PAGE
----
Doing something consistently and sustainably for a decade, will make far more impact than doing something 10x's the speed for only one month.

For example:

If you are able to build your current athlete roster at a rate of 10 per day for 30 days. You would have 300 clients (this growth is probably unsustainable, because you would also need the infrastructure and personnel to handle the 300 clients...but for argument sake...you did it!).

Meanwhile, the coach down in the other gym, plods along, systematically growing her athlete roster at only 5 per month for the next 10 years (120 months). She will have 600 athletes at the end of the decade (and she probably also has the infrastructure in place and the personnel to handle all 600 athletes effectively).

It is the same in all areas of your life: finances, relationships, communication, fitness, strength, and endurance.

Think long term investments, and watch your 1% improvement interest compound!

11 - Give Your Best In The Next Opportunity

A slow and steady approach, while focusing on one thing at a time, will lead to giving your best in the opportunities and experiences you encounter.

There was a Greek warrior poet named Archilochus, and he wrote, "We do not rise to the level of our expectations, we fall to the level of your training."

Just like him, I believe that we will always have a romantic ideal of what we want to do and be, yet our reality will continue to be what we continue to do.

It is what we continually do that becomes who we are, so what will you do in your next opportunities: next night sleep, next nutrition choice, next conversation with a loved one, next workout, next set, and next rep?

I remind myself of this by using #nextonebestone in my posts on social media, and I invite you to do the same.

12 - Praise-Correct-Praise

How do you approach mistakes, failure, and correction as a coach?

If we can sandwich our corrections, coaching, and cues with praise, we will cultivate a positive environment.

Through research, we know that positive learning environments lead to far faster and far more improvements than negative learning environments.

Research by academics Emily Heaphy and Marcial Losada examined 60 business leadership teams and their performance at an information-processing company. Essentially, the teams were rated by a set of factors, such as customer satisfaction ratings and financial data, to determine performance. What they found was that the highest performing teams held a positive-to-negative feedback ratio of 5.6, or 5.6 compliments for every negative one. The lowest performing teams held a ratio of 0.36 or 3 negative comments for every positive one.”

From https://wp.nyu.edu/dispatch/2018/05/03/which-is-more-effective-in-the-workplace-positive-or-negative-reinforcement/ on September 2, 2019

In this light, we can implement a praise like, "you are moving with good speed," before we correct with, "next time start with your right hand toward the ball," and then conclude with, "great hustle, and keep up the great work!"

This praise-correct-praise, helps create a positive environment that your athletes will want to be a part of, and learn from more effectively.

13 - Aim Small Miss Small (sum total of tiny wins)

In the movie, The Patriot with Mel Gibson, the family has to go rescue the eldest sibling, after watching the second eldest get gunned down by the British.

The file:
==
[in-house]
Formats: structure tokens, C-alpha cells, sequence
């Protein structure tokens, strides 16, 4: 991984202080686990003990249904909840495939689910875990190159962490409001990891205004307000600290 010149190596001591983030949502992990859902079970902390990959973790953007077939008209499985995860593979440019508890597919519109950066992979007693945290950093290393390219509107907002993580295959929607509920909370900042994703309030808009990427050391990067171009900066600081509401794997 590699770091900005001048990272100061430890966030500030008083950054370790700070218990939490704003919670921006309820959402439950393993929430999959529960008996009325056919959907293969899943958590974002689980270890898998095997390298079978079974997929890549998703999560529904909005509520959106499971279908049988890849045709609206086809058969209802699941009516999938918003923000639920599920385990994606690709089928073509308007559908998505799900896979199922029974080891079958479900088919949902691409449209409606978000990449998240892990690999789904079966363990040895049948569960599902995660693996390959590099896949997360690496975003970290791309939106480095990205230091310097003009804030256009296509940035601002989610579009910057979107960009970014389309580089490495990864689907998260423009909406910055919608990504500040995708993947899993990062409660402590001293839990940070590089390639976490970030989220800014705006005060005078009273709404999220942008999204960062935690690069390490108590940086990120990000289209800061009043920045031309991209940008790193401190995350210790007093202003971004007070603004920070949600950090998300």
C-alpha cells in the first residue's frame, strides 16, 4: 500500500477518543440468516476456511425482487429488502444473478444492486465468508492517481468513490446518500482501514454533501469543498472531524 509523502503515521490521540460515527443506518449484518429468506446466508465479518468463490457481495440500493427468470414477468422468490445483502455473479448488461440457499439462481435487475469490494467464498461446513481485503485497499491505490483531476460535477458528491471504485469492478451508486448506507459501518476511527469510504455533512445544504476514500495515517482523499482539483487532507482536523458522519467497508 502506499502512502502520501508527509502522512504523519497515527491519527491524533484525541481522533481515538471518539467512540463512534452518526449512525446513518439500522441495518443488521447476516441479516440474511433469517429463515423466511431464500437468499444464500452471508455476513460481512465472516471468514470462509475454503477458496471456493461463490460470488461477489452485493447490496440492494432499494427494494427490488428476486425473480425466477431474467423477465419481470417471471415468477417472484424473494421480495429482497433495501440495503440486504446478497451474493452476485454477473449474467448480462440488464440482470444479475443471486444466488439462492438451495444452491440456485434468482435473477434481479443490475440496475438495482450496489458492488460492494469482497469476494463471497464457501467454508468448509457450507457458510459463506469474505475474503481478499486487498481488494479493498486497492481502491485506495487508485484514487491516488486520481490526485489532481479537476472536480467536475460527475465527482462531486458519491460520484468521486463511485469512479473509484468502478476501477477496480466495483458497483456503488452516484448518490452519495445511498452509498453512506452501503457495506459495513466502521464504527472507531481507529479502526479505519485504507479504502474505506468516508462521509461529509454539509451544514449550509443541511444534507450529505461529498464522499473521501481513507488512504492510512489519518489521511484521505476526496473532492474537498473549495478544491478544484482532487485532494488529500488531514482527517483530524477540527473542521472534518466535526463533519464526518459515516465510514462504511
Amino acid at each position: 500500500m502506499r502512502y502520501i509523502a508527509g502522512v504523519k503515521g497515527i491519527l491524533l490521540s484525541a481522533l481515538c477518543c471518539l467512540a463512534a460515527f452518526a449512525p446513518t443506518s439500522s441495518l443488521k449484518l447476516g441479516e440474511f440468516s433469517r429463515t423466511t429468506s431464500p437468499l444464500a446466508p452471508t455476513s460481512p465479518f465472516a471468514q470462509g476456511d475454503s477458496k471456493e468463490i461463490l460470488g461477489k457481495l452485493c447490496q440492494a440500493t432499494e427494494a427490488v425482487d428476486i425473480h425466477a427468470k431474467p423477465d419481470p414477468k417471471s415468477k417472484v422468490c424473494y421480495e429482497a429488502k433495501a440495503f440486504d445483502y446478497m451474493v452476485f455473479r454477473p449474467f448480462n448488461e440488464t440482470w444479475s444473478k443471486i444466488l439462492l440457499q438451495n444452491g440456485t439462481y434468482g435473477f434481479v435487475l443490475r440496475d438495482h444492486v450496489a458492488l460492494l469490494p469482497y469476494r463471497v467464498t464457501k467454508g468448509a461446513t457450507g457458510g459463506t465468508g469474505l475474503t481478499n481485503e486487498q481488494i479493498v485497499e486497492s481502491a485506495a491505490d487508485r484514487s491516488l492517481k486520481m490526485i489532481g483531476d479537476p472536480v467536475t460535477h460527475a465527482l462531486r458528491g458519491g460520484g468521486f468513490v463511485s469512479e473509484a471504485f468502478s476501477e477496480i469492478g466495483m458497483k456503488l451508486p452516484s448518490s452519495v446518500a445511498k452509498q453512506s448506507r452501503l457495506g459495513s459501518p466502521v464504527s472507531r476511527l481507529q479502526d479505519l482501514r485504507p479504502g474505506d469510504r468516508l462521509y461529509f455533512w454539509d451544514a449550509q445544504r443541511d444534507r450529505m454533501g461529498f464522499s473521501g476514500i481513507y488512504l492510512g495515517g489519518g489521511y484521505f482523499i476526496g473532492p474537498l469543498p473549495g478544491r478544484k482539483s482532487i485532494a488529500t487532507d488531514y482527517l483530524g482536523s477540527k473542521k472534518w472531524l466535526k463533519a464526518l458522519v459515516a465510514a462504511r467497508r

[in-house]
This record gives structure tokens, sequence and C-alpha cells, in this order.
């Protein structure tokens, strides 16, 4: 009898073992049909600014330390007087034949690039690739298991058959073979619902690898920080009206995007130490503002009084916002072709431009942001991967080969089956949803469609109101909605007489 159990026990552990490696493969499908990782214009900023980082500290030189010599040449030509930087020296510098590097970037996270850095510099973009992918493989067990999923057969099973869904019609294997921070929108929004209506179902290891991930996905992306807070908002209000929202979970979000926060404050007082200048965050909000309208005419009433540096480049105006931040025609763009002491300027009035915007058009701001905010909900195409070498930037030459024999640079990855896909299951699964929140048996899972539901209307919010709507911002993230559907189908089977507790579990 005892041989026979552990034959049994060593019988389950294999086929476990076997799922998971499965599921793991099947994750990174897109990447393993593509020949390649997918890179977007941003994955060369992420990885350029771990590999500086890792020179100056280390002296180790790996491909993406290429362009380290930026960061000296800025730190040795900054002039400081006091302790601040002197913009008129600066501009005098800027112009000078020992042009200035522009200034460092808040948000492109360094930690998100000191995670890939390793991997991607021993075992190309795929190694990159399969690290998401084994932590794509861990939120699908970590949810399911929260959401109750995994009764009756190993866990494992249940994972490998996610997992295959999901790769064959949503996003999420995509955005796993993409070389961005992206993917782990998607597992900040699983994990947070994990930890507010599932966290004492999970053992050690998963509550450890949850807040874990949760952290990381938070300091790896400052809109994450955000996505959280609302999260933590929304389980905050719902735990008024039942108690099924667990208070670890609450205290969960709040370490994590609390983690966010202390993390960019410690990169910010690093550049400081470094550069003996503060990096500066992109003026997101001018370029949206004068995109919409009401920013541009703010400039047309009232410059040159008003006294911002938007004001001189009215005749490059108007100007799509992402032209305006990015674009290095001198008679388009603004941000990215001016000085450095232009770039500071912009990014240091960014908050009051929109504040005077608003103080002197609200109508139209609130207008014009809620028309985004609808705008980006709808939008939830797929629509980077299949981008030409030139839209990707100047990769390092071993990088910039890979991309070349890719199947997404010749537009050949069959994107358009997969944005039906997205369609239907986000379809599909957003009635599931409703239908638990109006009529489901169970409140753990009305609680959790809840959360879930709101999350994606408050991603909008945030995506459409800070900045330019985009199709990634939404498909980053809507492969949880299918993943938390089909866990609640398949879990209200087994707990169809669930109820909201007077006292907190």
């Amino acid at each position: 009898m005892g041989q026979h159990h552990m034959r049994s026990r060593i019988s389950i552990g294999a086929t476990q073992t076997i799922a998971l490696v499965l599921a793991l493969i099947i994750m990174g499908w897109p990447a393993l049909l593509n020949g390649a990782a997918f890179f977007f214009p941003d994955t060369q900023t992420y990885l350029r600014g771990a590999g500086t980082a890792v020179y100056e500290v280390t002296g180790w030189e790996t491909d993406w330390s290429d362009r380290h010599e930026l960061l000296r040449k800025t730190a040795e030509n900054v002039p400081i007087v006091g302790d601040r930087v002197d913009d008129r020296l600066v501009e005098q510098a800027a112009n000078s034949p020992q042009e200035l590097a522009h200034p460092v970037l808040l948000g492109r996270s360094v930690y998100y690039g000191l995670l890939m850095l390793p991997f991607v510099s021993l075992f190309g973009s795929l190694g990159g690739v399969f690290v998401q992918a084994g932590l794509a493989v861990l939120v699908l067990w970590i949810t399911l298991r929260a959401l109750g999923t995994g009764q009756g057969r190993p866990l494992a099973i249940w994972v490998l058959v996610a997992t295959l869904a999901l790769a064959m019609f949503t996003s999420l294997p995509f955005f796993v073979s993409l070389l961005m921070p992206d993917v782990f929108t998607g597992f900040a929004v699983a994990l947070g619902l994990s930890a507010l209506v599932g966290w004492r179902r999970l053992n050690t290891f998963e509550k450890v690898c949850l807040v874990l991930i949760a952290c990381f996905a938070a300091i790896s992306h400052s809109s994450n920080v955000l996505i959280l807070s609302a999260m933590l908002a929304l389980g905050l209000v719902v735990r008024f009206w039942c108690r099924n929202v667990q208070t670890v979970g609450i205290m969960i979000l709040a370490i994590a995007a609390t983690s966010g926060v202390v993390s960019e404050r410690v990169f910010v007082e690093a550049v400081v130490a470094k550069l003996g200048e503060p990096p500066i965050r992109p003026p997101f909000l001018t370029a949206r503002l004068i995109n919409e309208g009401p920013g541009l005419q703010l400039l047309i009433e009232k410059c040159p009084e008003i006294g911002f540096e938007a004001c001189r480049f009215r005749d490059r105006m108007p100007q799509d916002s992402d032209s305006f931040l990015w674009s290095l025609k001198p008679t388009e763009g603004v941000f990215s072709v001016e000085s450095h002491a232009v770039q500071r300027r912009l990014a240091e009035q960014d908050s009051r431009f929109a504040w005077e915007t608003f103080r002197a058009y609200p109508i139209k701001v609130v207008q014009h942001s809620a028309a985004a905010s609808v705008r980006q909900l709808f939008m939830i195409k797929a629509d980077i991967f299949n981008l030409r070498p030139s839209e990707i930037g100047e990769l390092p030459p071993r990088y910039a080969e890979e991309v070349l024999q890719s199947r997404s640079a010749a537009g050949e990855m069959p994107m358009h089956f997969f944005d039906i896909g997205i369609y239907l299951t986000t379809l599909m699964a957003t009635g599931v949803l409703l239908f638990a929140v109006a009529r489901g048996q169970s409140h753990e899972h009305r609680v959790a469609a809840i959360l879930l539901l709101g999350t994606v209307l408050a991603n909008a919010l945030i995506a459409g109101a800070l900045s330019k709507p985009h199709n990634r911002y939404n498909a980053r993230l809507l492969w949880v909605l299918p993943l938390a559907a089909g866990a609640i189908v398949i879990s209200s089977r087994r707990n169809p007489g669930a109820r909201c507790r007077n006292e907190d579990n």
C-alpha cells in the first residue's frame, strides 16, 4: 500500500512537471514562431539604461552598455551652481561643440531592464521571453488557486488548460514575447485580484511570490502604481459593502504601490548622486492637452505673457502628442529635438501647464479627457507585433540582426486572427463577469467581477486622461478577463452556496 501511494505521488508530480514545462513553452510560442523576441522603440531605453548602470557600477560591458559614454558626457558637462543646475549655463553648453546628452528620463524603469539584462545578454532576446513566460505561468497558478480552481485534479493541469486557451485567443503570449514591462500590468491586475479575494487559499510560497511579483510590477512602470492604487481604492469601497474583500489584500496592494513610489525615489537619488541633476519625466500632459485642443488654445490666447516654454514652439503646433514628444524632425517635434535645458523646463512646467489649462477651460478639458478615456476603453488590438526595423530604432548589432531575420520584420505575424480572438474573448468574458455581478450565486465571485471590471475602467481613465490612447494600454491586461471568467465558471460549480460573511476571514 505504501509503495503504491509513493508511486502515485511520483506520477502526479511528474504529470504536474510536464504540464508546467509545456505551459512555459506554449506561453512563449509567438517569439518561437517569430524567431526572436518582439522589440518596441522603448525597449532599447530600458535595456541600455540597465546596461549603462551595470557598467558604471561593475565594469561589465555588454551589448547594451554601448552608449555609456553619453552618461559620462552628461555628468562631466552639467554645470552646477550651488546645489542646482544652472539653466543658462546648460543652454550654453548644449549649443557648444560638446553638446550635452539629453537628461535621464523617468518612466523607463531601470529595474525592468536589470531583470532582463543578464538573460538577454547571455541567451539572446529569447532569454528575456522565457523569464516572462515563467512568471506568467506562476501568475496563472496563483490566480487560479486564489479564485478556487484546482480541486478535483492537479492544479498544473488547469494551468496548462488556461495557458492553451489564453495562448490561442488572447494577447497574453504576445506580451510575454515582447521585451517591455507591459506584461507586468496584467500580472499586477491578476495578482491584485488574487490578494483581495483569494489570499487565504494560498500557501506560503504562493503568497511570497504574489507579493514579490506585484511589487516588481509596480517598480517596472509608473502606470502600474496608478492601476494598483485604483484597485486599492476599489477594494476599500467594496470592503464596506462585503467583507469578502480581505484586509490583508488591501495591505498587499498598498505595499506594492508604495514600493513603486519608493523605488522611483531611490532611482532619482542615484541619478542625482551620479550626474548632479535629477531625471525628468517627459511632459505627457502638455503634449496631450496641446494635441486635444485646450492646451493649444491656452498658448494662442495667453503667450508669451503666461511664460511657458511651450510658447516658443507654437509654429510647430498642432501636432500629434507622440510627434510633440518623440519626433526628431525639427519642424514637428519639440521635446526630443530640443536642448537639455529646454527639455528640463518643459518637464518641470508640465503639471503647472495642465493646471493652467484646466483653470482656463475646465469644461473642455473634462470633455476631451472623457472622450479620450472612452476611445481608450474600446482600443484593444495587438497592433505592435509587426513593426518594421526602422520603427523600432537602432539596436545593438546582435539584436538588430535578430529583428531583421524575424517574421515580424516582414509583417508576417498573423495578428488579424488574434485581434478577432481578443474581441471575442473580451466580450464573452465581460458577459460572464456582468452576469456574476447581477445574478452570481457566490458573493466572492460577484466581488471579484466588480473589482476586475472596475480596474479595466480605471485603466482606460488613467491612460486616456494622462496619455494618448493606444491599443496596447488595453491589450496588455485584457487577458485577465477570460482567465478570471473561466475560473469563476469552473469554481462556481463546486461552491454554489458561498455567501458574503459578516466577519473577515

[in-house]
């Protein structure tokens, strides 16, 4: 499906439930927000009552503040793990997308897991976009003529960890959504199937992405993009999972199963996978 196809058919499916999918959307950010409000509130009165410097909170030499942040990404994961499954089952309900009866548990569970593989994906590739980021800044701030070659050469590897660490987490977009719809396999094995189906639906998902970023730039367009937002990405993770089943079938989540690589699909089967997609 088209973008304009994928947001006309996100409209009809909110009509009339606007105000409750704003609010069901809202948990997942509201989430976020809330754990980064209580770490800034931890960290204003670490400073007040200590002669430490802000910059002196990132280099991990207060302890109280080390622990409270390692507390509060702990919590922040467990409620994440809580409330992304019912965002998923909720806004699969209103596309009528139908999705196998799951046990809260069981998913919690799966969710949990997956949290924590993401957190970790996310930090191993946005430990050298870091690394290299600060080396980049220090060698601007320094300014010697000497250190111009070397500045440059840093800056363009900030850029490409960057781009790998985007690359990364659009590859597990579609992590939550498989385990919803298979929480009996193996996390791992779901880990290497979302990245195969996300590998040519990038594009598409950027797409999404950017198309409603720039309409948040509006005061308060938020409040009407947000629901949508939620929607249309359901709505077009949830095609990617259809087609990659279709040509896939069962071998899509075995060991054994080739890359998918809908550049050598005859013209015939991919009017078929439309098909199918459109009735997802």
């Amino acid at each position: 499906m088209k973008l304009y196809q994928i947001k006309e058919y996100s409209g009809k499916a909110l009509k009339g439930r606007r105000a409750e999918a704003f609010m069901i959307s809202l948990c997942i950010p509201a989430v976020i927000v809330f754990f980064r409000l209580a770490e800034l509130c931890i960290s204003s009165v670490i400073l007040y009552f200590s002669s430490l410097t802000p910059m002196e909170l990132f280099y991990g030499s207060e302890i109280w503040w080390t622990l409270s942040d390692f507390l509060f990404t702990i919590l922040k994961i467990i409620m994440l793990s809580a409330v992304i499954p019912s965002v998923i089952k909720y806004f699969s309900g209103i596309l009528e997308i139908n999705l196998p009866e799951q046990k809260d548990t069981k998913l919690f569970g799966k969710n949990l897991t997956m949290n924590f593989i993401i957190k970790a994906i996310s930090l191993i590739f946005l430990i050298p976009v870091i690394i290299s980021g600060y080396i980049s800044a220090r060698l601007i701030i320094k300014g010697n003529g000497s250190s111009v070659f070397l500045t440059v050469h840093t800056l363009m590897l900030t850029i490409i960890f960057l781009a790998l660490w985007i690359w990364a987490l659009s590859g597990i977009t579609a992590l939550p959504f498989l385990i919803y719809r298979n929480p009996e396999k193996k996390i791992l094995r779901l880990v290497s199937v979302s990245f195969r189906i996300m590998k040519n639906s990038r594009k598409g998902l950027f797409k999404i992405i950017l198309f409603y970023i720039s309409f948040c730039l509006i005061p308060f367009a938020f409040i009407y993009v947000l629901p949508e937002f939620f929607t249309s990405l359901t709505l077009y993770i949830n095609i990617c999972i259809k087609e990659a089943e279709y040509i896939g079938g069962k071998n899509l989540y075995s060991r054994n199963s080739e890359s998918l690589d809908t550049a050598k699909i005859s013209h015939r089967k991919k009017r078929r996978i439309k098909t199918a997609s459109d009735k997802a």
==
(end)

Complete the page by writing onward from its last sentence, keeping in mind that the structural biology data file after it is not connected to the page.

Benjamin (played by Mel Gibson) asks his young boys what he taught them about shooting, and they reply, "aim small, miss small."

This is true with coaching too.

Aim small, means small wins as well as articulated small wins. What are the 1% improvements you can make in your coaching business, coaching programming, and teachable moments?

Even when you miss (not done the improvement perfectly), you will have improved. These small wins aggregated over time, can build up to incredible wins.

While the British in the movie The Patriot, were bad guys. The British cycling team, aggregated so many small wins and improvements, that they became a force to be reckoned with from 2003 to the present.

We have a term for it--winning by marginal gains.

14 - Treat Others As THEY Would Like To Be Treated

We know that serving yourself and leading with ego, is a sure way to become a worse coach.

How can we keep our ego out of our coaching (easier said than done).

Think about your athlete and the people you have to deal with from their perspective, and then act and behave accordingly.

This moment of intention can take less than a minute, before you see your athletes or meet the press.

Think about their day, their personality, their life, and then treat them accordingly...if you don't know any of those things, see #4, #3, #2, and then #1 above for some extra help.

15 - Play The Long Game

I am sure you want to win now. I do.

You and I don’t want to win a year or a decade from now, we want to see results yesterday.

However, I would challenge you to think about the long term.

I have observed this from every coach that has created a dynasty.

These masters of the coaching craft thought about the long term, just as much as winning the day.

We often think about doing more today, so that this upcoming game is in the bag, without taking a few more thought steps in process that may improve our athletes in the long haul.

When we play the long game, it keeps us in the maxims of "Slow and Steady" and "Aim Small, Miss Small" and "Doing One Thing At a Time.”

This sustainable approach and consistent action will be better for your athletes and make you better as a coach.

It will not be easy, but it will be easier than collecting unsustainable injury rates, bad attitudes, and burn-out that come from pushing too hard too fast.

16 - Be Intentional With Every Part of the Job

When I think of coaching, I think of daily action and interaction with athletes and building strategic and smart programming.

I tend to forget about education, follow-up communication, establishing business rules, collecting money, making phone calls, and checking in on athletes that are not present.

If #nextonebestone is reigning in my thoughts, words, and actions, then we need to do these other not-so-awesome parts of the job just as effectively as the work we do on the field and on the spreadsheets.

The organizing, business development, and precision that we deliver on these other parts of the coaching, will turn us into the better coaches.

17 - Make Giving Your Best A Habit

How do I make developing as a better coach a habit?

These tenets above can easily be talked about, but without action they will only be thoughts and words.

In order to become better coaches, we must make becoming a better coach a habit.

Start habit-stacking to improve in at least one of the above areas.

Do you you love coffee? Make drinking coffee and learning something new go hand-in-hand.

If you regularly and routinely brush your teeth, make sure you write out your most important task to complete for the day and write out your most important relationship to connect with for the day in your schedule before you brush your teeth.

Your slow and steady, habitual, best self is being trained by your everyday routines and habits.

What is the one area you will start to do, to become a better coach today?